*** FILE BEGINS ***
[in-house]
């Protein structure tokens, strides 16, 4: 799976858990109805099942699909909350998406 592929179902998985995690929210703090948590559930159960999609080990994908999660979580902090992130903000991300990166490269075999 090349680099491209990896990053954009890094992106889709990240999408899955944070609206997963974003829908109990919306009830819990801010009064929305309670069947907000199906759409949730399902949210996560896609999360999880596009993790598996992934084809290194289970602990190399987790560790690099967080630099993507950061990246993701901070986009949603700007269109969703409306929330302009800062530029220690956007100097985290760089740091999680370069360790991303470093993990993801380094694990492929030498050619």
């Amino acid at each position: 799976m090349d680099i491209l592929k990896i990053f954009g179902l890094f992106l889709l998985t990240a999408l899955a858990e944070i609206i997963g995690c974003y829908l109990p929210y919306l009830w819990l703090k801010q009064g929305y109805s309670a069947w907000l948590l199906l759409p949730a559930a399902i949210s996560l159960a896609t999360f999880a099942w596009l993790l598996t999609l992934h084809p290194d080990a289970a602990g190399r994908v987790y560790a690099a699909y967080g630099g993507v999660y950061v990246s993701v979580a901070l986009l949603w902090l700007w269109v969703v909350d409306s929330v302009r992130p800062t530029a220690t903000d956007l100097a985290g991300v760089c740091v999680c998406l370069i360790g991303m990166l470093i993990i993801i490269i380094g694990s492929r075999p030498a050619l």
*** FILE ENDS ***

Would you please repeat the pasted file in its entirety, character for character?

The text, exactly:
[in-house]
């Protein structure tokens, strides 16, 4: 799976858990109805099942699909909350998406 592929179902998985995690929210703090948590559930159960999609080990994908999660979580902090992130903000991300990166490269075999 090349680099491209990896990053954009890094992106889709990240999408899955944070609206997963974003829908109990919306009830819990801010009064929305309670069947907000199906759409949730399902949210996560896609999360999880596009993790598996992934084809290194289970602990190399987790560790690099967080630099993507950061990246993701901070986009949603700007269109969703409306929330302009800062530029220690956007100097985290760089740091999680370069360790991303470093993990993801380094694990492929030498050619």
């Amino acid at each position: 799976m090349d680099i491209l592929k990896i990053f954009g179902l890094f992106l889709l998985t990240a999408l899955a858990e944070i609206i997963g995690c974003y829908l109990p929210y919306l009830w819990l703090k801010q009064g929305y109805s309670a069947w907000l948590l199906l759409p949730a559930a399902i949210s996560l159960a896609t999360f999880a099942w596009l993790l598996t999609l992934h084809p290194d080990a289970a602990g190399r994908v987790y560790a690099a699909y967080g630099g993507v999660y950061v990246s993701v979580a901070l986009l949603w902090l700007w269109v969703v909350d409306s929330v302009r992130p800062t530029a220690t903000d956007l100097a985290g991300v760089c740091v999680c998406l370069i360790g991303m990166l470093i993990i993801i490269i380094g694990s492929r075999p030498a050619l």